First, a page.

Practical Christianity in the time of the passion

We sometimes refer to ourselves as “An Easter People” and some occasionally add: “Living in a Good Friday World”.  But, to be honest, the problems we face hereabouts, cruel as they may be for some people, are relatively mild.  Some of you have read the challenging book “The Cost of Discipleship” by Dietrich Bonhoeffer.  

Dietrich Bonhoeffer

Dietrich Bonhoeffer

He not only wrote the book in 1937 in a Germany and a Church that were being Nazified, he lived it out, helping to found the underground “Confessing Church”.  He was, with other theologians, offered a safe haven in the Unites States in 1939.  But he returned to Germany after six weeks here on what would turn out to be the last scheduled passenger ship before the outbreak of war.  He continued to resist the Nazis and to minister to others doing the same.  He was arrested in 1943 and hanged on April 9, 1945, a week after Easter, and a month before the Resurrection experience of VE Day ended the long Good Friday of Nazism.  His death came at the personal, spiteful order of Hitler, who, knowing his cause was lost, determined to settle scores where he could.

He not only wrote the book in 1937 in a Germany and a Church that were being Nazified, he lived it out, helping to found the underground “Confessing Church”.  He was, with other theologians, offered a safe haven in the Unites States in 1939.  But, unable to live in safety while his comrades were at risk, he returned to Germany after six weeks here on what would turn out to be the last scheduled passenger ship before the outbreak of war.  He continued to resist the Nazis and to minister to others doing the same.  He was arrested in 1943 and hanged on April 9, 1945, a week after Easter, and a month before the Resurrection experience of VE Day ended the long Good Friday of Nazism.  His death came at the personal, spiteful order of Hitler, who, knowing his cause was lost, determined to settle scores where he could.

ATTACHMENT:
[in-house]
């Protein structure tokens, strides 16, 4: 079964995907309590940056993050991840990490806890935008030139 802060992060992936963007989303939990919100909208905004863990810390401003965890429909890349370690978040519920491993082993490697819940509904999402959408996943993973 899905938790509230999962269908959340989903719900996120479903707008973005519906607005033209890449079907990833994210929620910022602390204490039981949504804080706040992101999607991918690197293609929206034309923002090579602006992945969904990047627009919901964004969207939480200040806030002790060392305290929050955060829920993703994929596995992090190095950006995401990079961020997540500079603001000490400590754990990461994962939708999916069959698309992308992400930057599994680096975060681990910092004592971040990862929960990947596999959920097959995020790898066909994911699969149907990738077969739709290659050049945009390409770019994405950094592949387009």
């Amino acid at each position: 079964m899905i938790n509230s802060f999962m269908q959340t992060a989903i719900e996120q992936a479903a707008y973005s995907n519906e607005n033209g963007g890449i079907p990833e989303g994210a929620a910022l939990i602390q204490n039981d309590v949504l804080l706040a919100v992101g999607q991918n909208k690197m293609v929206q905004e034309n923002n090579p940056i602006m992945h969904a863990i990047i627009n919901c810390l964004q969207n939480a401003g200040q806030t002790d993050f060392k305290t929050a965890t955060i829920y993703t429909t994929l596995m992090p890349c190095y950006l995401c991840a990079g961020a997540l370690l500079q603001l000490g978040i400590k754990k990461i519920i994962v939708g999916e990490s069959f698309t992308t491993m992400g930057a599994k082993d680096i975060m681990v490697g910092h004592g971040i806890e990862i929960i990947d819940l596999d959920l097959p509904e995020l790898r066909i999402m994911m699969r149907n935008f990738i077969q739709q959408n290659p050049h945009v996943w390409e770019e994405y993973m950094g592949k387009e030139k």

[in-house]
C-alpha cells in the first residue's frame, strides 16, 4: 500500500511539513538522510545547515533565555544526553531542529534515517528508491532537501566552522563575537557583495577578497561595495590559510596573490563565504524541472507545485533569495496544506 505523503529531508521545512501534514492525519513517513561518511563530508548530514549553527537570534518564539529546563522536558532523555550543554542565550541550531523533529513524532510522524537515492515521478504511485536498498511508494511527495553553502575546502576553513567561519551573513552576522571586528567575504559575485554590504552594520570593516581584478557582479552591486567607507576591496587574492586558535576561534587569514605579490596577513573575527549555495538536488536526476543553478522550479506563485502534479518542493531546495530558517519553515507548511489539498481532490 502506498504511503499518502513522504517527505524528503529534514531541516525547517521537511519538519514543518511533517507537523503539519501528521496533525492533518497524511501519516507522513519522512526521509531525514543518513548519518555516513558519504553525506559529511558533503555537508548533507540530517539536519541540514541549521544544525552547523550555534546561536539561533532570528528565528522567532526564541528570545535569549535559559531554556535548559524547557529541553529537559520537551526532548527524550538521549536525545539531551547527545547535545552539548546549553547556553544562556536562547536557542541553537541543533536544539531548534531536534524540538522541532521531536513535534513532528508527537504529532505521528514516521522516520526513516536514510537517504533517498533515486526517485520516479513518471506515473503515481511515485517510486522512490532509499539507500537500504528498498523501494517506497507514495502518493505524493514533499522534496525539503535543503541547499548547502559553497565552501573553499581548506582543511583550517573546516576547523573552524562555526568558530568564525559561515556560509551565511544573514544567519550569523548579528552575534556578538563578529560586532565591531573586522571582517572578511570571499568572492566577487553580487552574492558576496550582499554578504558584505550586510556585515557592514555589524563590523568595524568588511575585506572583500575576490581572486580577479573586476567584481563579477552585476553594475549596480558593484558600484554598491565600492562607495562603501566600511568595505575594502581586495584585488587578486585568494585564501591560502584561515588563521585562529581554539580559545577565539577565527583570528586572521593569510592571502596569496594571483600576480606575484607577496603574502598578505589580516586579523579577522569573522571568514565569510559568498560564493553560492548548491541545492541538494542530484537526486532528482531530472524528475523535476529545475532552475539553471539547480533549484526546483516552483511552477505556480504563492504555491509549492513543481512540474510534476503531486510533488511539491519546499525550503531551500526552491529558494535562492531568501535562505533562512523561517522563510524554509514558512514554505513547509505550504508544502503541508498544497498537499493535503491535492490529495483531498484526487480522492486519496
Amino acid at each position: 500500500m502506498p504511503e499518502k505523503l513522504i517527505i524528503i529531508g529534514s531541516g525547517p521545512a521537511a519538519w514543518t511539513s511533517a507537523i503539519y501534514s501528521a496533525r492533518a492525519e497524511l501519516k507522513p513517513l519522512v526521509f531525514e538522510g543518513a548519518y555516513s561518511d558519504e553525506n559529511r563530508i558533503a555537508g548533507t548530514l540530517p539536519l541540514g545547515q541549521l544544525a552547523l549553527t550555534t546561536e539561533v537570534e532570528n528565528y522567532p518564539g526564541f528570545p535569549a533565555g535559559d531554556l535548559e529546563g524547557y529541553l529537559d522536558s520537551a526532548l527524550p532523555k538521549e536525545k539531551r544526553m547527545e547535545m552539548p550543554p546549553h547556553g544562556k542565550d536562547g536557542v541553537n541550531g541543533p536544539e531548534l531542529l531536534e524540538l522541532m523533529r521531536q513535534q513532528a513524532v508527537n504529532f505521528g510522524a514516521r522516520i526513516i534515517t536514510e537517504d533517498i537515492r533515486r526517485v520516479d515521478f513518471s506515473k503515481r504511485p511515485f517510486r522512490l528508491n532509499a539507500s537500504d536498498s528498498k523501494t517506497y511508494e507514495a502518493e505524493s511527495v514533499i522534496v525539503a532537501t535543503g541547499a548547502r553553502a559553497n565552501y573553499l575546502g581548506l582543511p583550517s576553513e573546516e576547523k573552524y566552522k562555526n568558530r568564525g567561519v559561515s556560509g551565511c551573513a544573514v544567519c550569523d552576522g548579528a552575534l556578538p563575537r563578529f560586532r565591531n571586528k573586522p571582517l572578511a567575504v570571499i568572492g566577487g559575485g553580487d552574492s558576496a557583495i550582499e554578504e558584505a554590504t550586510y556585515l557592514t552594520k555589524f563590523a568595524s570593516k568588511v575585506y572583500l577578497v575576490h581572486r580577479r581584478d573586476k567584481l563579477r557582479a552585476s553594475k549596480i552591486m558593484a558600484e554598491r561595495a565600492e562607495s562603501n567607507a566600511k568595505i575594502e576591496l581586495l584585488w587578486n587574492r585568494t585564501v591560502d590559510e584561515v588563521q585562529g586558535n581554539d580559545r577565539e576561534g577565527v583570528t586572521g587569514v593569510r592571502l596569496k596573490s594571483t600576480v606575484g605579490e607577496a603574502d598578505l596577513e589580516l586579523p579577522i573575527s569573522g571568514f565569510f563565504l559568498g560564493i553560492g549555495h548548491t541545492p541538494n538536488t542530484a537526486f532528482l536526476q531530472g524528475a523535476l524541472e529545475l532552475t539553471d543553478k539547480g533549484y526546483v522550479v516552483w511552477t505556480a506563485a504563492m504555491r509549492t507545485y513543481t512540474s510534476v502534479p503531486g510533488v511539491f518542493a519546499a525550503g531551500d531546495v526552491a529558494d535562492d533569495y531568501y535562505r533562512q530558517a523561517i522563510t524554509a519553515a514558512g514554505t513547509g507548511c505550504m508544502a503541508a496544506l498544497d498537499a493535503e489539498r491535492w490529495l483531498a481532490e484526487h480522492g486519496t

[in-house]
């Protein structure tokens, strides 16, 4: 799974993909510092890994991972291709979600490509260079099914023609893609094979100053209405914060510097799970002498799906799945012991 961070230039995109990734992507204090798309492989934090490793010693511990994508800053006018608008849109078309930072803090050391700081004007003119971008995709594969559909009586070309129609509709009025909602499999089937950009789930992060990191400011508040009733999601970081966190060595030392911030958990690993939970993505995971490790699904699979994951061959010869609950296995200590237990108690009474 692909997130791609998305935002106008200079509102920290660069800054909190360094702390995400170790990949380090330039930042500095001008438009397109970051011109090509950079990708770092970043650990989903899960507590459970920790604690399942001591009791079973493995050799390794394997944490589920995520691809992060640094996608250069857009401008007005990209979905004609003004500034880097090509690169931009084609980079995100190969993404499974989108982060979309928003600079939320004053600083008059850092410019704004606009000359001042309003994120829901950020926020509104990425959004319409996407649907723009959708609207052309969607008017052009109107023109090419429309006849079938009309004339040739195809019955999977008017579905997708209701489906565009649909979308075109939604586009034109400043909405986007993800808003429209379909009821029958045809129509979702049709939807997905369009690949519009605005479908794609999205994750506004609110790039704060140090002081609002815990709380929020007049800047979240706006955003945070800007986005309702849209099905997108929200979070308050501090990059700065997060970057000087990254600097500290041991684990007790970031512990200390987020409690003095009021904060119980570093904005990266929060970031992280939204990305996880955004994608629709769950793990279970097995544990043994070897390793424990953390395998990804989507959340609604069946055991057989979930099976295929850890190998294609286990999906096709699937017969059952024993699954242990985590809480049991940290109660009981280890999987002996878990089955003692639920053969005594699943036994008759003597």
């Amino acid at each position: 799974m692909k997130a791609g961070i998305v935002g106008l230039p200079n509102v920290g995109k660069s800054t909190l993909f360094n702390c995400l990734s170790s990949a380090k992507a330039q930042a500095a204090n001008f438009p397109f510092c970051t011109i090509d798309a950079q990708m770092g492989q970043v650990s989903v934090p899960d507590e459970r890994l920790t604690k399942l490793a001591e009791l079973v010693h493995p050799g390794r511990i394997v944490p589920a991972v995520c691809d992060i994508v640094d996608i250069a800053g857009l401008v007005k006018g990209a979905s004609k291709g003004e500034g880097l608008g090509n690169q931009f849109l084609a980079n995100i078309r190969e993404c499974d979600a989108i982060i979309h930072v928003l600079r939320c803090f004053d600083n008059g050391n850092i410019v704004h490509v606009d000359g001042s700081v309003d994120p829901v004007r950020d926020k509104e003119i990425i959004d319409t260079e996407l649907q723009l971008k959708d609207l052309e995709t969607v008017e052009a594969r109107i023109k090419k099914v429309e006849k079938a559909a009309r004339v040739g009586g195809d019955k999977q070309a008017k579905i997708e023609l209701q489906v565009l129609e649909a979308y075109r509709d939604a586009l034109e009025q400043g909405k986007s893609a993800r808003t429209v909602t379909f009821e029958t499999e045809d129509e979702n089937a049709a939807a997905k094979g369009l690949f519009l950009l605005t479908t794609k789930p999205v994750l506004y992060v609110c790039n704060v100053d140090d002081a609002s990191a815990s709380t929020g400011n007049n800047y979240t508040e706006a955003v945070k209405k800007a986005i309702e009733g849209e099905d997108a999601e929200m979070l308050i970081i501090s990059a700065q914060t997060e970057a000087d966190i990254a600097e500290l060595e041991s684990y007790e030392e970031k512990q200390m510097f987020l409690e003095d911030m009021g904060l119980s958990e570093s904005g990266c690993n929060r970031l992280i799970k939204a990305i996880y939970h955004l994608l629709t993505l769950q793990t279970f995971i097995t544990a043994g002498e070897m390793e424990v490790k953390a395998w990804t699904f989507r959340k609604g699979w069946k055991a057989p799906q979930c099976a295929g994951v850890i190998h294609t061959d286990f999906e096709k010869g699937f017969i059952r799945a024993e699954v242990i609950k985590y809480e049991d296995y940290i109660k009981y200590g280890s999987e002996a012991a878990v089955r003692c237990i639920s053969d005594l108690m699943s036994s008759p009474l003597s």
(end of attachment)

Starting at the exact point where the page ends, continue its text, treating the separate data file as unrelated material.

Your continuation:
Another stirring example of practical Christianity was documented by Pierre Sauvage, a French film director, who was born to fleeing Jewish parents during WWII in Le Chambon-sur-Lignon.  This farming community of about 5,000 souls in the mountains of the Auvergne, was mostly Protestant, descendants of those Huguenots who had not been killed or exiled after the St. Bartholomew’s Day massacres of 1572 and the repression that followed the revocation of the Edict of Nantes in 1685.  When France fell to the Nazis their pastor, André Trocmé, told the community: “The responsibility of Christians is to resist the violence that will be brought to bear on their consciences through the weapons of the spirit.”                                                               

André Trocmé

André Trocmé

Trocmé was an outspoken opponent of the Nazi-Vichy segregation and then round-up of the Jews.  He was later arrested but not before he had arrange a network of safe-houses for Jews and other fugitives from persecution.  He was later released by mistake and escaped into the underground resistance.  By the war’s end almost 5,000 people found refuge in Le Chambon and were never betrayed by a community that had embarked on a “conspiracy of goodness.”  Sauvage’s parents and the infant Pierre were among the saved.  In homage he made the documentary, “Weapons of the Spirit”, in 1989.  It is a powerful description of Christian practice in the face of adversity.

                                                                                                       Christopher David